Economics and Strategy
U.S. Outlook – Federal Reserve Initiates Balance Sheet Normalization, Refocuses on Rates
— Ward McCarthy, Chief Financial Economist
At the September 20 FOMC meeting, the Federal Reserve announced a change in the System Open Market Account (SOMA) reinvestment policy and the beginning of balance sheet normalization in the U.S. effective in October.
The pace of U.S. balance sheet normalization had previously been laid out in the “Addendum to the Policy Normalization Principles and Plans” that the FOMC released in June. The process of rolling-off U.S. balance sheet security holdings is scheduled to begin slowly, with the initial roll-off caps for Treasuries of $6 billion and a $4 billion cap for MBS. The size of the caps will increase by $6 billion at 3-month intervals for Treasuries and increase by $4 billion at 3-month intervals for MBS. The maximum roll-off will be $30 billion for Treasuries and $20 billion for MBS. The FOMC projections indicate that the normalization process would reduce the size of the Federal Reserve SOMA balance sheet security holdings by $1.75 trillion over the next three and one half years.
There are still significant issues about the U.S. balance sheet normalization process that need to be addressed. For example, it is not clear why the interest rate normalization process is data dependent, but the balance sheet normalization process would only be altered in the event of a “material deterioration in the outlook” that the FOMC could not address with adjustments to the federal funds rate.
The FOMC also remains noncommittal about the target size of balance sheet securities holdings and has been ambiguous about the longer-term goal for the composition of such. While the balance sheet normalization process that will be initiated in October will reduce the size of the balance sheet, it will not return the composition of SOMA security holdings to the pre-crisis composition because it will reduce but not eliminate all of the MBS holdings. Pre-crisis, roughly one third of SOMA securities holdings were comprised of Treasury bills, but the balance sheet normalization process does not increase bill holdings.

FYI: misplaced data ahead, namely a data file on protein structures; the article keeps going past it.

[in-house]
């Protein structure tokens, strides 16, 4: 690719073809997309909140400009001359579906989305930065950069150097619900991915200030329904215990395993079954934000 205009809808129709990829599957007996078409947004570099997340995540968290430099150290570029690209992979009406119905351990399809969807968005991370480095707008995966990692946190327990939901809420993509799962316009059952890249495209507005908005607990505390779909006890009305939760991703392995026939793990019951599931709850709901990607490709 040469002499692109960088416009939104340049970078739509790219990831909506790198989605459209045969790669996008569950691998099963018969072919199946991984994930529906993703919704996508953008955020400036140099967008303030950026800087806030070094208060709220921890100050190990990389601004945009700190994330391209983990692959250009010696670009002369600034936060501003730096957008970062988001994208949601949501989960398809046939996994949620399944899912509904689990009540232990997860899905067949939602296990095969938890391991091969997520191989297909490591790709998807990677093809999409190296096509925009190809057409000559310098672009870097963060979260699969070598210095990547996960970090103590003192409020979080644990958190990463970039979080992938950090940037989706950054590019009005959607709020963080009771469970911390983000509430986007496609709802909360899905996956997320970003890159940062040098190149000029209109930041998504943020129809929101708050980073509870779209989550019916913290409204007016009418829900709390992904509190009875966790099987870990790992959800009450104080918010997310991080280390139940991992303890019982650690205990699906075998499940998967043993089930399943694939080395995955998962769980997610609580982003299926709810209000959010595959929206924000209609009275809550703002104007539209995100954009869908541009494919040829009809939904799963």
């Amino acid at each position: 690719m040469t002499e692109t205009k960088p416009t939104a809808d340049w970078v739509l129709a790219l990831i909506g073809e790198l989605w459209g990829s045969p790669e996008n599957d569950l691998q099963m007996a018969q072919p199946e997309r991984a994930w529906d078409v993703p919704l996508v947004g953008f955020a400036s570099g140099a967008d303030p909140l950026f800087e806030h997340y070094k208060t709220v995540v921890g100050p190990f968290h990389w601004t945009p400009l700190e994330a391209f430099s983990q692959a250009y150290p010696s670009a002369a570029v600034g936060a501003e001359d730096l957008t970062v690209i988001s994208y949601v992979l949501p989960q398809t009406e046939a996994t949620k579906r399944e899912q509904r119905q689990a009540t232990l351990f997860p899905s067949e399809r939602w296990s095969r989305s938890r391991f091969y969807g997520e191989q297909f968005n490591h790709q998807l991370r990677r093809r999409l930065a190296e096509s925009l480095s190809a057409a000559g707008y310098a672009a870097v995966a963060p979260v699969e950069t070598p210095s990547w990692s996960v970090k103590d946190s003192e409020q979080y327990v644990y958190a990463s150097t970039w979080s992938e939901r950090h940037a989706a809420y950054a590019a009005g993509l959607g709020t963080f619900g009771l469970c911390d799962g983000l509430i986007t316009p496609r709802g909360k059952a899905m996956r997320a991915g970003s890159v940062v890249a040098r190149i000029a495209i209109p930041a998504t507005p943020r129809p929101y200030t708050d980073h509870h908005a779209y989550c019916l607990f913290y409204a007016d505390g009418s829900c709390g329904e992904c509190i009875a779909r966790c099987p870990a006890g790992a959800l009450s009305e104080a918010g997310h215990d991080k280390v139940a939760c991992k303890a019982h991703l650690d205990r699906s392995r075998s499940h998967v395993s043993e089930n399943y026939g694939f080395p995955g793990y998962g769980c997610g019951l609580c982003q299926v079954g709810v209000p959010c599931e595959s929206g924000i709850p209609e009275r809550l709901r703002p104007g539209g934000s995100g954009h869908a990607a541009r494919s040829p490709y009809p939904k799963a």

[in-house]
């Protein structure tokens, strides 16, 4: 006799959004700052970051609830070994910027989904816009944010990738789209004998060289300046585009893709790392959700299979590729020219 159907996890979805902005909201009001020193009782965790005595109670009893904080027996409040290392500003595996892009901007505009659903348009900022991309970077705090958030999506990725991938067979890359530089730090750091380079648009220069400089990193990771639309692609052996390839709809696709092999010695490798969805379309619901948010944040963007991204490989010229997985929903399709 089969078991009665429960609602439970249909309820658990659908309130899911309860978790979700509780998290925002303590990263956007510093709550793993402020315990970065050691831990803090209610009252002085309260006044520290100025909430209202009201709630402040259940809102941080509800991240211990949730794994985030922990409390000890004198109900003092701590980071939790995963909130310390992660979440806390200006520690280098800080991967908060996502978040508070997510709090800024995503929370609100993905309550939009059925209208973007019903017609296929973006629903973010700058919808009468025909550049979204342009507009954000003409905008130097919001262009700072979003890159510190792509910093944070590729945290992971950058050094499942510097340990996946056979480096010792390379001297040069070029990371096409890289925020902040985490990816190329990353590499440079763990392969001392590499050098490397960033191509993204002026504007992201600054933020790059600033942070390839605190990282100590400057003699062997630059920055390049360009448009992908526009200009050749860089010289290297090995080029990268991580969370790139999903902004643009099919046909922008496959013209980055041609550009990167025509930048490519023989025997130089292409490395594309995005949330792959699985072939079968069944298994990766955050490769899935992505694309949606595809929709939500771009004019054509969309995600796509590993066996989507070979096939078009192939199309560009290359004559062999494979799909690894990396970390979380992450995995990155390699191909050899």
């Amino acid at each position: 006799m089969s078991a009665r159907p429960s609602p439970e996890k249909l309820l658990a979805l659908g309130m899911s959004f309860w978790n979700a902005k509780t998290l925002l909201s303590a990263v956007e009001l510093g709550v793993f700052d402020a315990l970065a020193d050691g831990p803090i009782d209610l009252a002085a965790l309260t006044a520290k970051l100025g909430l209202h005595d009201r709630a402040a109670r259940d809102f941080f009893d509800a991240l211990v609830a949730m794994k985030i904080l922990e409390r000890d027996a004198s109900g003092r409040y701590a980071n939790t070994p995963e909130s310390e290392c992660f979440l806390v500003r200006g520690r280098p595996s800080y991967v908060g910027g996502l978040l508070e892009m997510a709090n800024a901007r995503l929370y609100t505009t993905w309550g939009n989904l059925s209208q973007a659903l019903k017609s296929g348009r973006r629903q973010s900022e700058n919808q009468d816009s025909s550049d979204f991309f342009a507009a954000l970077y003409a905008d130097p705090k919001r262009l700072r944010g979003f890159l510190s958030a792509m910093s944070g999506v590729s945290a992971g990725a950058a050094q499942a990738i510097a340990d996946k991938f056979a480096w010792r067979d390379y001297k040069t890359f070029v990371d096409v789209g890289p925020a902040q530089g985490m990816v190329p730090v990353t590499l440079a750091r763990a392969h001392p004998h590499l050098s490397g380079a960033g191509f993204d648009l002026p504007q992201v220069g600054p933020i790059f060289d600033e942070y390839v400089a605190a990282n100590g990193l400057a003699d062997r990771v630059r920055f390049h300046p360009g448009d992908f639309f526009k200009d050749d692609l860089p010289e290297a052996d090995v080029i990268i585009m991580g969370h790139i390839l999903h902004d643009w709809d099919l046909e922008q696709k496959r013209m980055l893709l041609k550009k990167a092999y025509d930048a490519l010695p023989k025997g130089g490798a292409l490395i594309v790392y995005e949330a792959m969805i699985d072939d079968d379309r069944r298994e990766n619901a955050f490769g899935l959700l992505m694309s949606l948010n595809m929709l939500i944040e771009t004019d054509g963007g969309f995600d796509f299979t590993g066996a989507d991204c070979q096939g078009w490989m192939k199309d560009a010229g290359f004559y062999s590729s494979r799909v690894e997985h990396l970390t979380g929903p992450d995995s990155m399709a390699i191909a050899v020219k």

So, the FOMC still has work to do in order to normalize both the size and the composition of securities holdings.
In addition, Fed policymakers left the Interest Rate on Excess Reserves (IOER) and fed funds rate target range unchanged at the September 20 FOMC meeting but signaled that the FOMC intends to resume raising rates going forward. The combination of the September 20 policy statement and the Summary of Economic Projections (SEP) indicated that the FOMC is ready to refocus attention back to rate normalization once the balance sheet normalization process has been initiated in October. This reinforces the message from reserve bank presidents Bill Dudley, Loretta Mester and Esther George, who have all made recent public comments suggesting the FOMC is ready to resume rate normalization, with the next rate hike possibility being as early as the December FOMC meeting. The SEP also kept three rate hikes on the table in 2018.
Finally, the September 20 policy statement acknowledged that the recent spate of hurricanes will cause “storm-related disruptions” to U.S. economic activity in the near-term and also recognized that increases in prices of “gasoline and some other items in the aftermath of the hurricanes will likely boost inflation temporarily.” Nonetheless, policymakers were inclined to continue along the path of normalizing U.S. monetary policy because “past experience suggests that the storms are unlikely to materially alter the course of the national economy in the medium-term.”
Nonetheless, the confusing picture that is likely to emerge from the high frequency data releases in the months ahead will complicate the policy decision process in the U.S.